Driven by Jones and Walker-Kimbrough, Maryland had the fourth-most-efficient offense in the country according to Synergy, averaging 94.7 points per 100 plays. The only problem is that the duo doesn’t have a lot of help — during the season, only one other player on the roster made more than one 3-pointer per game, and no one else averaged double-digit shot attempts.So as Maryland moves through the tournament and considers the possibility of another matchup with UConn, the biggest question will be whether they can get some balanced scoring around their two stars. As usual, the women’s NCAA Tournament this year is all about the University of Connecticut. Led by star forward Breanna Stewart, the Huskies are undefeated and chasing their fourth consecutive title, a feat that FiveThirtyEight’s tournament forecast gives them a whopping 71 percent chance of pulling off. That makes UConn a front-runner of colossal proportions; by comparison, you could combine the title probabilities for the seven most likely champions in our pre-tournament men’s forecast and still not match the Huskies’ odds.But despite their status as heavy favorites, the UConn women still have to play their games, and that means there’s room for the improbable to become reality. The other three top seeds in the tournament — Notre Dame, Baylor and South Carolina — have each lost only one game, and all three outscored their opponents by more than 15 points per game during the season. They don’t quite have the résumés of UConn, but they are very good teams.According to FiveThirtyEight’s model, those three teams and the University of Maryland — the No. 2 seed behind Notre Dame in the Lexington region — are the only non-UConn squads with a greater than 1 percent probability of winning the championship. The odds are slim, but let’s focus on the most likely candidates to do the unthinkable.Notre Dame (9 percent championship probability)Notre Dame’s strength lies in its backcourt, with ACC Tournament MVP Madison Cable leading the way at both ends of the court. Cable finished the season ranked third in the nation in 3-point percentage, at 47.6 percent, and she was the fourth-most-efficient offensive player in the country1Minimum 300 plays. according to Synergy Sports Technology’s points per play metric. She’s also a ball-hawk on defense, averaging nearly two steals per game with a Synergy rating among the nation’s top 10 percent of individual defenders.And Cable isn’t the only two-way talent on this Irish roster. According to data from NCAA.com, only 52 players in Division I had an effective field goal percentage above 55 percent and a steal percentage above 3 percent this season; between Cable, freshman Marina Mabrey and reserve Hannah Huffman, the Irish have three of them in their backcourt. A proven formula for engineering upsets is maximizing possessions and making 3-pointers, and with Cable and company in the backcourt, the Irish seem to have that part of the equation down.Of course, UConn is on the opposite side of the bracket, so facing the Huskies would take getting through several other very good teams, particularly Maryland. Notre Dame has lost to UConn once this season, 91-81 in early December. But the Irish were missing their leading scorer and best frontcourt defender, Brianna Turner. With Turner back on the floor alongside Cable and that backcourt, the Irish might have a chance if they face UConn for the championship, which would be a rematch of last year’s title game.South Carolina (8 percent)No one in women’s college basketball attempted more free throws than South Carolina this season — 770 total attempts, about 24.0 per game. The vast majority of those free throws were earned by the starting frontcourt, A’ja Wilson and Alaina Coates, who averaged a combined 28.0 points, 18.8 rebounds, and 4.4 blocks per game. At 6-foot-5 and 6-foot-4, respectively, the duo is big enough to match up with anyone, but the two players are skilled and versatile enough to exploit those matchups.However, the pair was badly outplayed in South Carolina’s loss to UConn last month. Wilson chipped in 13 points and 6 rebounds — both below her season averages — and Coates was dreadful, scoring 2 points on 1-for-6 shooting from the floor. That’s how the Huskies held a team that usually averages 89.6 points per 100 plays (14th-best in Division I) to a mere 76.1 in the 12-point defeat at home. If South Carolina is going to pose any threat to UConn in a rematch, it’ll need a lot more from Wilson and Coates.South Carolina will also need some support from its backcourt. No one on the team averaged more than 3.0 assists per game, and the Gamecocks had more turnovers than assists this season. The team only made 33.1 percent of its 3-pointers, 81st in the nation. Pounding the ball inside is South Carolina’s strength, but balance might be the key for the team to hit its ceiling if it gets another shot at the Huskies.Baylor (7 percent)Niya Johnson, Baylor’s point guard, may be the team’s most important player despite averaging just 7.1 points per game and rarely shooting any 3-pointers during the regular season.2She attempted only nine threes all season long. Such is the power of her playmaking: She averaged 8.7 assists per game, 1.4 more than any other player in the country, and was responsible for 26.1 points per game between her scoring and passing. Along with the slashing game of Nina Davis, Johnson’s skills as a facilitator have helped keep Baylor among the nation’s top five teams in field goal percentage this season.But as much as those two help keep the Baylor offense afloat, defense is what drives the team. Baylor allowed the nation’s third-fewest points per play during the season and ranked third-best in opponent field goal percentage, third in rebound margin and ninth in blocks per game. Baylor has the size to match up with anyone, including UConn, and the team’s plan will no doubt be to wear opponents down with its defense.The question, however, will be whether Baylor can score enough to make it work as the team gets deeper into the tournament. It had the country’s 18th-most efficient offense, and that may not be enough against a UConn defense so dominant that it finished the year with a per-play efficiency rate that was 3.4 standard deviations better than the Division I average.Maryland (3 percent)Maryland gave UConn one of its toughest challenges this season, losing by 10 points in a December game that was closer than the final score indicated. So it wouldn’t be a surprise to see Maryland keep things tight against the Huskies in a rematch, should the opportunity present itself.Maryland has a dynamic inside-out combination in Brionna Jones and Shatori Walker-Kimbrough. The former is a powerful low post scorer who put up 24 points on 12-14 shooting against UConn. The latter is a deadly outside shooter who led the nation in 3-point percentage — at 54.0 percent, she was more than 5 percentage points ahead of the next highest qualified shooter. Together, they ranked among the most efficient high-volume scorers in women’s college basketball this season:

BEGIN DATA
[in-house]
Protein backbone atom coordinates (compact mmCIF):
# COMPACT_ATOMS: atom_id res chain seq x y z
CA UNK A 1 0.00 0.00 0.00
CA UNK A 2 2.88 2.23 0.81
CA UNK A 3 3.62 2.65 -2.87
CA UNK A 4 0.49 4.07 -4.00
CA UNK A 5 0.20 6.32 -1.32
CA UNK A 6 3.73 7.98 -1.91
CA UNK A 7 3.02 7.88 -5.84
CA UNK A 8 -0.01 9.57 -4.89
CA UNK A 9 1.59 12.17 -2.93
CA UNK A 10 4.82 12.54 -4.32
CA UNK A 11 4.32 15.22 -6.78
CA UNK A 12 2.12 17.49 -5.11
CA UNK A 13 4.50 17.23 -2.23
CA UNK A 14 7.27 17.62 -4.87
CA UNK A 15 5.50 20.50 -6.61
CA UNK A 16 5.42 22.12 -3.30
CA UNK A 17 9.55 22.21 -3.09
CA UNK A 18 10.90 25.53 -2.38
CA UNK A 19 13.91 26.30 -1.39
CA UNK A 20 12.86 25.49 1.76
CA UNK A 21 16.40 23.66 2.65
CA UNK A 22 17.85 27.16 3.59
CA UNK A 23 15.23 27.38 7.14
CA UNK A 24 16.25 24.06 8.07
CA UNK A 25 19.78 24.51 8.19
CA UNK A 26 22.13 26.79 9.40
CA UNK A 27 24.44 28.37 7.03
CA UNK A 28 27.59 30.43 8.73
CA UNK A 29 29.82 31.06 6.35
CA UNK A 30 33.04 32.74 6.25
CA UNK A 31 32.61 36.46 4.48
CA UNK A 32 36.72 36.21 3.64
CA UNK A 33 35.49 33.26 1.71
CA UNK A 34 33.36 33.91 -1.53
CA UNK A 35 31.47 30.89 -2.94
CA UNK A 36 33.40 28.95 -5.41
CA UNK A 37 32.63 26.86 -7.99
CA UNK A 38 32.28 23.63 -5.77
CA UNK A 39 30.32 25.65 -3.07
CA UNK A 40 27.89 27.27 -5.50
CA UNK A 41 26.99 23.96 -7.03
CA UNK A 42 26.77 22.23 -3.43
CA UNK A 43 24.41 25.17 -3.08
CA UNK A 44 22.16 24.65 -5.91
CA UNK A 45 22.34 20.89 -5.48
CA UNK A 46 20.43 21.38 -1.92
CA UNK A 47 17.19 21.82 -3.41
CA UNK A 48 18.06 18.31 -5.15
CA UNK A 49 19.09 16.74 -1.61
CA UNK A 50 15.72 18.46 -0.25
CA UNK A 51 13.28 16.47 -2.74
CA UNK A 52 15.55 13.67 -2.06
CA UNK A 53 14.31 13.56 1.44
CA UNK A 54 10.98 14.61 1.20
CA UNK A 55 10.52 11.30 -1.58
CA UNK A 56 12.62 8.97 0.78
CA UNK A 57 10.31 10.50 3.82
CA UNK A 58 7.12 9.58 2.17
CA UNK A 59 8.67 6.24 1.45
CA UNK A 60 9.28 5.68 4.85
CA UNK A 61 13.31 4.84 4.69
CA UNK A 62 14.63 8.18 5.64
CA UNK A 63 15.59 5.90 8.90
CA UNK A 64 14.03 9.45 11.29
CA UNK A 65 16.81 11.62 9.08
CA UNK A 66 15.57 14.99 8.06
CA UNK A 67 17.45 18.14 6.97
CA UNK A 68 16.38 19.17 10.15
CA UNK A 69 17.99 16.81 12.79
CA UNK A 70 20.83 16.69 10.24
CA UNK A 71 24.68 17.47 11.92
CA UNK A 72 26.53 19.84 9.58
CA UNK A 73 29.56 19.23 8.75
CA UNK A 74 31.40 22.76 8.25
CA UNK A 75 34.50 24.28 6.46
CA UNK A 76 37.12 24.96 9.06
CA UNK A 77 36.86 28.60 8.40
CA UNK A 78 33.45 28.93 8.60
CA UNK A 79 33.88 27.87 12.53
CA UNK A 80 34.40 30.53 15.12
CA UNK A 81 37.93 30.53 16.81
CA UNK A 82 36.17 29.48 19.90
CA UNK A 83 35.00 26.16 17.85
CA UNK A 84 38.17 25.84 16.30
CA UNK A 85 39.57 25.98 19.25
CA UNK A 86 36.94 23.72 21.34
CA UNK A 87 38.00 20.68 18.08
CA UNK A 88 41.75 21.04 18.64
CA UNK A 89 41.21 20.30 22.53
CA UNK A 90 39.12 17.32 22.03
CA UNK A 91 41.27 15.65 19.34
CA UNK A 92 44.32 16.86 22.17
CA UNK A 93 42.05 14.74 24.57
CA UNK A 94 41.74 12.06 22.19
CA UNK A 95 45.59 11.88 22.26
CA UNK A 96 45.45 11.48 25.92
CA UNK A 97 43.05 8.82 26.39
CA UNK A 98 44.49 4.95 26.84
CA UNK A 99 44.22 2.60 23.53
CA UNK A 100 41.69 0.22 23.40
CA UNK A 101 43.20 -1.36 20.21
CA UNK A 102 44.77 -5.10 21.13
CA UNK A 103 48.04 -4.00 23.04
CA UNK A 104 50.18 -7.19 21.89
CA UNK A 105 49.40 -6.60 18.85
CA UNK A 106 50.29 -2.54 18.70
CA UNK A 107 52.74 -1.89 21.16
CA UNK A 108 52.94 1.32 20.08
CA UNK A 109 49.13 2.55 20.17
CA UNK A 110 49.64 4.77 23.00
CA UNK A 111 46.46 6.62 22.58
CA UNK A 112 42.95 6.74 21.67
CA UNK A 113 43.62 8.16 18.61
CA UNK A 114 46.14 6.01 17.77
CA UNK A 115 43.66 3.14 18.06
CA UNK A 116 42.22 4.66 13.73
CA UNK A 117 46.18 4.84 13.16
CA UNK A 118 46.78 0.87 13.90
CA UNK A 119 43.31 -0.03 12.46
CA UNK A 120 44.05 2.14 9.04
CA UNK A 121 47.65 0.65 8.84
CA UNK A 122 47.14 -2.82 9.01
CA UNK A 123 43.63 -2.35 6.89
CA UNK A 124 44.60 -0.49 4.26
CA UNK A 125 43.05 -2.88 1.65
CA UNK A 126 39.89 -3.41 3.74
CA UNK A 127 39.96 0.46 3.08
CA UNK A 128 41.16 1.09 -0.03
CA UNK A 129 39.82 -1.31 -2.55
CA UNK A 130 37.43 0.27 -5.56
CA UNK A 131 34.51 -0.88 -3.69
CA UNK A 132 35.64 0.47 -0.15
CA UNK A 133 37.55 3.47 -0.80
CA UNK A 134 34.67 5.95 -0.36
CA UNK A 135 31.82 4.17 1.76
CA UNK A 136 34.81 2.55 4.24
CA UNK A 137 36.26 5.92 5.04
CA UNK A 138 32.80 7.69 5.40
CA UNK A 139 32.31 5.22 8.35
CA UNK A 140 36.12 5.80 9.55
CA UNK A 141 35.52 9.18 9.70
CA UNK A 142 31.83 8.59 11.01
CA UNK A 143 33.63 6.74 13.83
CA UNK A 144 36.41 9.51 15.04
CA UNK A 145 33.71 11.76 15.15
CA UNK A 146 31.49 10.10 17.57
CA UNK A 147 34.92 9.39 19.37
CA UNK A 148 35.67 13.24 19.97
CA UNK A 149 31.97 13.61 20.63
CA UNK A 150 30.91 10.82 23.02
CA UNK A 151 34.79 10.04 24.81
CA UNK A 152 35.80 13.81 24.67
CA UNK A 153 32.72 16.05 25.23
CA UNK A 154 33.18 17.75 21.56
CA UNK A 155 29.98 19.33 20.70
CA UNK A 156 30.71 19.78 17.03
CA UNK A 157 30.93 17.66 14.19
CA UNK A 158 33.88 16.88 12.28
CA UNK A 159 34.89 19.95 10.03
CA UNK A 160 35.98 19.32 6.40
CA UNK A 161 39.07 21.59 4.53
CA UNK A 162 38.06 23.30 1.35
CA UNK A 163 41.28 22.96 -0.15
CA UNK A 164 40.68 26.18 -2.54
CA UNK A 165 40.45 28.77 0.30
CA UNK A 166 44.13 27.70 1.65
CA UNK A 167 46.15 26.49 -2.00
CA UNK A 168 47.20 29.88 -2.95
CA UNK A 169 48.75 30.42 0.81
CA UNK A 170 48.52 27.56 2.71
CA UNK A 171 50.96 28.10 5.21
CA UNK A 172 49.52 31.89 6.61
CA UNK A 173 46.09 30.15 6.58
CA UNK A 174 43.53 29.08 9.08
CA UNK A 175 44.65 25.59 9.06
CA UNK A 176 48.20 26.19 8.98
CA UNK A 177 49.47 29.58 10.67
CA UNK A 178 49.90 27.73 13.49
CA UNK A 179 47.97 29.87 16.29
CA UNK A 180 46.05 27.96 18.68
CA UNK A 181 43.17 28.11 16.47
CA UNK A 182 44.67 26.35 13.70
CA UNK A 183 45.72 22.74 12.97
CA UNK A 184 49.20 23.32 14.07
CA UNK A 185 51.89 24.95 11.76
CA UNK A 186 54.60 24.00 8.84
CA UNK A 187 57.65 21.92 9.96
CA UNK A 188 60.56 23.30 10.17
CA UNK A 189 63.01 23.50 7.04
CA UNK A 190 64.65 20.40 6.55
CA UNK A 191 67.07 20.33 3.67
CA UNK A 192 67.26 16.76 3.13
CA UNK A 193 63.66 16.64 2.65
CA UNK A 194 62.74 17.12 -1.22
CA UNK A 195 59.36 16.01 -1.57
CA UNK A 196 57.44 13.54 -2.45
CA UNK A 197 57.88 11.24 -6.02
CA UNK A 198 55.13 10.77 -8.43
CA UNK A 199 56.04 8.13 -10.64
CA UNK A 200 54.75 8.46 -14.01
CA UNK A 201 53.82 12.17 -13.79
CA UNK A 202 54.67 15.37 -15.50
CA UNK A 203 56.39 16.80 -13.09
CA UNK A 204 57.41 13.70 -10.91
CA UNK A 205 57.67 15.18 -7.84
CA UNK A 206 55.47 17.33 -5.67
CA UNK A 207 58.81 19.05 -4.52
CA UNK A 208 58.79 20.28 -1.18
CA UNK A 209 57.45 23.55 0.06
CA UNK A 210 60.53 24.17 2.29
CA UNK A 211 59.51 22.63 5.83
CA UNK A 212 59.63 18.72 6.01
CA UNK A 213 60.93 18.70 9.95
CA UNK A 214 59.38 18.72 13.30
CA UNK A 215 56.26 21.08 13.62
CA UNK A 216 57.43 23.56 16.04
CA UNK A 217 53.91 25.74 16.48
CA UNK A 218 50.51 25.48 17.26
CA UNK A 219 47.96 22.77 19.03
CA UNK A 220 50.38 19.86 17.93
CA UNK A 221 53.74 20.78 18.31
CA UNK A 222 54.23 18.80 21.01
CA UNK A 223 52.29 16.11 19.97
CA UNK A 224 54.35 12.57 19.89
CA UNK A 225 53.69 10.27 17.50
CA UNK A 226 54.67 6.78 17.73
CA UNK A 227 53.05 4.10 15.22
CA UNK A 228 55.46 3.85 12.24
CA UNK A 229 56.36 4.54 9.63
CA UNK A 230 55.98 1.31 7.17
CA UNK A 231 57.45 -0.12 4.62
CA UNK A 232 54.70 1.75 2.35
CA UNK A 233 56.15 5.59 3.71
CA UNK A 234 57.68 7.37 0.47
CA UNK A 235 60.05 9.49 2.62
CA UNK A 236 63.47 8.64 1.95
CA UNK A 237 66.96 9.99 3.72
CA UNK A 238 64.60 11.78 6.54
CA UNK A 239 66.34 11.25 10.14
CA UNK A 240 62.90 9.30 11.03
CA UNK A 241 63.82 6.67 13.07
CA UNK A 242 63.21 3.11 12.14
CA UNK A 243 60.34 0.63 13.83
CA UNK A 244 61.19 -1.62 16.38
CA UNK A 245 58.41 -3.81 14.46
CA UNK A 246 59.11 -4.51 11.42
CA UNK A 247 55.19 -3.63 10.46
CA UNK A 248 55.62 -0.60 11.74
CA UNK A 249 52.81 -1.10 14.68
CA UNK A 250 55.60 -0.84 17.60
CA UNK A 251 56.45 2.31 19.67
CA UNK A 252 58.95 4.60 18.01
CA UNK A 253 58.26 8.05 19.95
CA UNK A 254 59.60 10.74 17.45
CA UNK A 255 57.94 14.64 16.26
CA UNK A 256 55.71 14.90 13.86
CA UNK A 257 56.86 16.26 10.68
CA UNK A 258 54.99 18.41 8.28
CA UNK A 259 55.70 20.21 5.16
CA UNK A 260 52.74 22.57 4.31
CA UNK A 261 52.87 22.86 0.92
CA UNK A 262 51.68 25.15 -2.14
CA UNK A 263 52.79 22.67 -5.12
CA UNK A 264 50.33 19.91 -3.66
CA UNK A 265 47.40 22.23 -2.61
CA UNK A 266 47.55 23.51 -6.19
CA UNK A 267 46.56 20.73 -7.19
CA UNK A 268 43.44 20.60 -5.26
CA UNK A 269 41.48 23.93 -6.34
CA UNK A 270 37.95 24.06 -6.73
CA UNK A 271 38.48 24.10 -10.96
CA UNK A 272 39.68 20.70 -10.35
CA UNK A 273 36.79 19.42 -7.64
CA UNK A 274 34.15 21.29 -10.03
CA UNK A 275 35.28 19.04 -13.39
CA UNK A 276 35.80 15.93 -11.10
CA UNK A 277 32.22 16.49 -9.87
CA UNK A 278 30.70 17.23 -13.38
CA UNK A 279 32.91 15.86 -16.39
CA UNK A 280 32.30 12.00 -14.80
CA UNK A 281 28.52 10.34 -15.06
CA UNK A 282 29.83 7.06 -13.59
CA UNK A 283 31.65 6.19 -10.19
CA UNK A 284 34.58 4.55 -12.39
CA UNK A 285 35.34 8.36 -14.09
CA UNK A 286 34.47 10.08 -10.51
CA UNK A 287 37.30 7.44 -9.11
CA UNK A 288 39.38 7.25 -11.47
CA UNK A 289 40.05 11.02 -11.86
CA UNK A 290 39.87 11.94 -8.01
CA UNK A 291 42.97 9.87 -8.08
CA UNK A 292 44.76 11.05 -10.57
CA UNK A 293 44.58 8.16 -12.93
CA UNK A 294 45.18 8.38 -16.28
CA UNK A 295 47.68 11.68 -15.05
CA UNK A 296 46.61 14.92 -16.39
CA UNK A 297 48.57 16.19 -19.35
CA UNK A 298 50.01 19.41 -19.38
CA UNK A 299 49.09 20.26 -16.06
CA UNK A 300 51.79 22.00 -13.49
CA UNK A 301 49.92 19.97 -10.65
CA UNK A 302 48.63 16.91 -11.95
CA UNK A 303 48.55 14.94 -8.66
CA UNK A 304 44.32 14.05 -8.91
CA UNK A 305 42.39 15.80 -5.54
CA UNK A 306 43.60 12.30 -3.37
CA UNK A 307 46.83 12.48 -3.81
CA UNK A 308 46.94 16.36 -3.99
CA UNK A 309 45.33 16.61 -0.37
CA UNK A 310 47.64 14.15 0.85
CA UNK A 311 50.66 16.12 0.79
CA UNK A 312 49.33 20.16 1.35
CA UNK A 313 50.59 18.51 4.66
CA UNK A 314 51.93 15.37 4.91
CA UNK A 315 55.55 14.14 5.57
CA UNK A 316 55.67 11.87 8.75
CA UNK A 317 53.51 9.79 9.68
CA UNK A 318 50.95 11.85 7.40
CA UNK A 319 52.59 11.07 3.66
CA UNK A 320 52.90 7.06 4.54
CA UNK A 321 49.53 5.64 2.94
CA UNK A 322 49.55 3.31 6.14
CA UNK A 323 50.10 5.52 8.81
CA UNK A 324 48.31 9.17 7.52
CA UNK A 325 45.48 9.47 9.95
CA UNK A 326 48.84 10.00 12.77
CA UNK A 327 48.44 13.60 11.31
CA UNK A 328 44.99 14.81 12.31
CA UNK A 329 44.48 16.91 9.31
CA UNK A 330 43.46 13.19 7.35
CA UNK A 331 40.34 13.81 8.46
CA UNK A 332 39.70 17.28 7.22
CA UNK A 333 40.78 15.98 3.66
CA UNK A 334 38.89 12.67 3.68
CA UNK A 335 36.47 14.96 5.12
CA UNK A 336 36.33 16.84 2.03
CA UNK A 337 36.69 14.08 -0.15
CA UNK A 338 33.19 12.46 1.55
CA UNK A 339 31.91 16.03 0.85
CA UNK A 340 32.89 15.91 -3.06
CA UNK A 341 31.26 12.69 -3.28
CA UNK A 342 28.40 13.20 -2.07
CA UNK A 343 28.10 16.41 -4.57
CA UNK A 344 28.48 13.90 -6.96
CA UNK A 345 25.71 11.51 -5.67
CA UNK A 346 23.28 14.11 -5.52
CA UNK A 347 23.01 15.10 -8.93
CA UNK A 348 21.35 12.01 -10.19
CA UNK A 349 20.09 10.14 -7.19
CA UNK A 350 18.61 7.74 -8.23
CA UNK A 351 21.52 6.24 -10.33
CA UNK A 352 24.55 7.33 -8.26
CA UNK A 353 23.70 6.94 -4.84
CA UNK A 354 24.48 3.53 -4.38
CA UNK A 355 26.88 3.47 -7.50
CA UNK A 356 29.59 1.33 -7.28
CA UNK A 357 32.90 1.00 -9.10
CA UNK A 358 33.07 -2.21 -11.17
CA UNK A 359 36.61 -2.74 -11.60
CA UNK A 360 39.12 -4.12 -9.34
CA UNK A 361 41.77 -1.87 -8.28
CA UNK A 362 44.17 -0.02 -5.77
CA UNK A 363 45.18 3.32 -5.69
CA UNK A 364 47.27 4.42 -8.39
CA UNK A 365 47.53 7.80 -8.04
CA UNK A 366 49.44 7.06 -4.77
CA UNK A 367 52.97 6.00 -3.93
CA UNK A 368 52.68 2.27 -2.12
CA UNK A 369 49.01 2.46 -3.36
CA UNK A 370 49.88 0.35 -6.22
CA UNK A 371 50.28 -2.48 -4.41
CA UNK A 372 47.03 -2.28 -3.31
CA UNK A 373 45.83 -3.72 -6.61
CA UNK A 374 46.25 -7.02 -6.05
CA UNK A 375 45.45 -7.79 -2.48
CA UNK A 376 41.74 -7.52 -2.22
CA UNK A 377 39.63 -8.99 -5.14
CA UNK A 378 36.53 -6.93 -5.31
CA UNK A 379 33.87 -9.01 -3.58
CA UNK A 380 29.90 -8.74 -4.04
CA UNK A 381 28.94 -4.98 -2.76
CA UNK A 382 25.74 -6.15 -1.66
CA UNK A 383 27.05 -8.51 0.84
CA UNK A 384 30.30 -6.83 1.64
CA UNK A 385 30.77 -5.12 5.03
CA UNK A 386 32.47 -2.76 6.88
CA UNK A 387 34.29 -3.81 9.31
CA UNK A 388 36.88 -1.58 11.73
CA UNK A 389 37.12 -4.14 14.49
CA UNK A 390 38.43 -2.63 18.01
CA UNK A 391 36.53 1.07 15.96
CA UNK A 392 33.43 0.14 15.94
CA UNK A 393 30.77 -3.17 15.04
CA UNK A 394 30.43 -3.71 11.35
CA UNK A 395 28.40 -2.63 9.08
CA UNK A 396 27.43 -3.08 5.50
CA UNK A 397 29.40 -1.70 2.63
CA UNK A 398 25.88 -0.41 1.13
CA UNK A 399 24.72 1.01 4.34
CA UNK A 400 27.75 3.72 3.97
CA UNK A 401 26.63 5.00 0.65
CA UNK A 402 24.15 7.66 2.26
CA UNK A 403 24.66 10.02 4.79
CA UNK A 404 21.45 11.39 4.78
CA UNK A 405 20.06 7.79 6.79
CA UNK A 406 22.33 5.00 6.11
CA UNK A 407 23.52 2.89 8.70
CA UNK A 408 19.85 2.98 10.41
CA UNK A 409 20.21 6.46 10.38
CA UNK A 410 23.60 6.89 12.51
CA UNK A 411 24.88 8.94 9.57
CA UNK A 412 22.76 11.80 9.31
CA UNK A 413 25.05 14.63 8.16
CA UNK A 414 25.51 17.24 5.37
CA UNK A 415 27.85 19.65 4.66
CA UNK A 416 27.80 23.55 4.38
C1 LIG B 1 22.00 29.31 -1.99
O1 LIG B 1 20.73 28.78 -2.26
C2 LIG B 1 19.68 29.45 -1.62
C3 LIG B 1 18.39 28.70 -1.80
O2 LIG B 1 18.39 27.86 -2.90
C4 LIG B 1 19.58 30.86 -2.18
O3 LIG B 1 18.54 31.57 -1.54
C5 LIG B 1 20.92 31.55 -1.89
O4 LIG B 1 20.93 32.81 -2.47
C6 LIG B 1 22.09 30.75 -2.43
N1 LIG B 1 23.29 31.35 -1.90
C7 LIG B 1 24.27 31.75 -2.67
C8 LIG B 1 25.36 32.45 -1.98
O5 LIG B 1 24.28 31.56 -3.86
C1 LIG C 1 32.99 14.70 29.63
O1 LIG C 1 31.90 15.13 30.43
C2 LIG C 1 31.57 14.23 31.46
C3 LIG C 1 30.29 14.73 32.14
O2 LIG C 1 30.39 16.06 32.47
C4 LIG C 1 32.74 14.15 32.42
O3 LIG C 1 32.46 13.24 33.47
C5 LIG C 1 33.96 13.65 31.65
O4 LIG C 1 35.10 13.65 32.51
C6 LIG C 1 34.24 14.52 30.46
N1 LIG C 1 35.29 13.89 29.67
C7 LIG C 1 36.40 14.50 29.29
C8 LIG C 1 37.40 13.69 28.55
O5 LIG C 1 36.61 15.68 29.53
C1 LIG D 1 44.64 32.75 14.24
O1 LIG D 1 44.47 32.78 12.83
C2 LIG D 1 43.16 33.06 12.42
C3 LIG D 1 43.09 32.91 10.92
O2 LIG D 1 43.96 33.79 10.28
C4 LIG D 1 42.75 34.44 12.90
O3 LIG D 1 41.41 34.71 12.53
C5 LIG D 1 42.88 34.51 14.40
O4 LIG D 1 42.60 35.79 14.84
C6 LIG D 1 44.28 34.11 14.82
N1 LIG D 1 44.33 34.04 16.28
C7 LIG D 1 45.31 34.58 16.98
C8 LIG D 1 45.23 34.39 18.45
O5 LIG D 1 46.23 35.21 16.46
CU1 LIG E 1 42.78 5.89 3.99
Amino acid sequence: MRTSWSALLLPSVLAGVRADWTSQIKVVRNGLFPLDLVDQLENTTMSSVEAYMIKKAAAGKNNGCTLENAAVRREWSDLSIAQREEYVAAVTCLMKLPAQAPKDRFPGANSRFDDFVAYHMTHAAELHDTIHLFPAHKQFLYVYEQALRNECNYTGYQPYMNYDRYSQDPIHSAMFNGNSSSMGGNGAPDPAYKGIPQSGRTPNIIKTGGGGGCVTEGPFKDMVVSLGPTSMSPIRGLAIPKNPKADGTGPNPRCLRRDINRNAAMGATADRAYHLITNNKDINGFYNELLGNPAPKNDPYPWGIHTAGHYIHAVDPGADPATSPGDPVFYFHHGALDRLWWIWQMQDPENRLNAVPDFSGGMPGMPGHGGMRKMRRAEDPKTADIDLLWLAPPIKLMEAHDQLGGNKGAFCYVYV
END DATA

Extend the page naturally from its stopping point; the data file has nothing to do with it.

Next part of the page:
The way former Duke star Lance Thomas sees it is different from how the NCAA did. He says he did not violate NCAA rules when he purchased nearly $100,000 in diamond jewelry during his college career. The NCAA is investigating.Thomas also indicated a willingness to speak with the NCAA about the purchase, which spawned a lawsuit by a New York jeweler and an inquiry by Duke and the NCAA of whether Thomas violated rules pertaining to improper benefits for college athletes.”I’m still working on that, but I’ll eventually speak to them,” Thomas said.Thomas has settled the lawsuit which claimed he owed nearly $68,000 to Rafaello & Co. for a purchase made during Duke’s 2009-10 national championship season. However, he said some legal details still must be worked out, after which he expects to be more willing to meet with the NCAA and comment publicly in more detail about the matter.”I do feel bad that was something that was just lingering around the university,” Thomas said. ”But everything’s going to get taken care of the right way and I hope the coaching staff and the whole university knows that those were the best four years of my life.””Everything will come out,” he added. ”But it will come out on the better end, hopefully.”The lawsuit, filed in January in Austin, Texas, said Thomas owed $67,800 for five pieces of jewelry he purchased at a cost of $97,800. The invoice, dated Dec. 21, 2009, indicates that Thomas made a $30,000 down payment and agreed to pay the balance in 15 days.Thomas started 39 games at forward for Duke in 2009-2010, his senior season, including the 61-59 victory over Butler in the NCAA championship game.The NCAA has declined to comment on the settlement and what it might mean in terms of investigating the matter. NCAA rules require student-athletes and personnel at member schools to cooperate with the organization’s inquiries, but there’s nothing to compel people who aren’t affiliated with those schools to do so.Thomas wasn’t drafted by an NBA team when he left Duke. Thomas was playing last season for the Austin Toros of the NBA Developmental League when the suit was filed. He was later called up to New Orleans, for whom he appeared in 42 games, averaging 4 points and 3 rebounds in about 15 minutes per game last season.Rafaello & Co., which also does business as A+A Diamonds Ltd., promotes itself as a jeweler that caters to professional athletes and other celebrities. On its website, the jeweler says its customers include actor Jamie Foxx, singer Alicia Keys and New York Knicks star Carmelo Anthony.The firm filed a similar lawsuit against Dallas Cowboys receiver Dez Bryant last year, asserting that he owed $240,000 for jewelry he purchased between January and May 2010. The purchases occurred after Bryant had left Oklahoma State and was waiting for the NFL draft.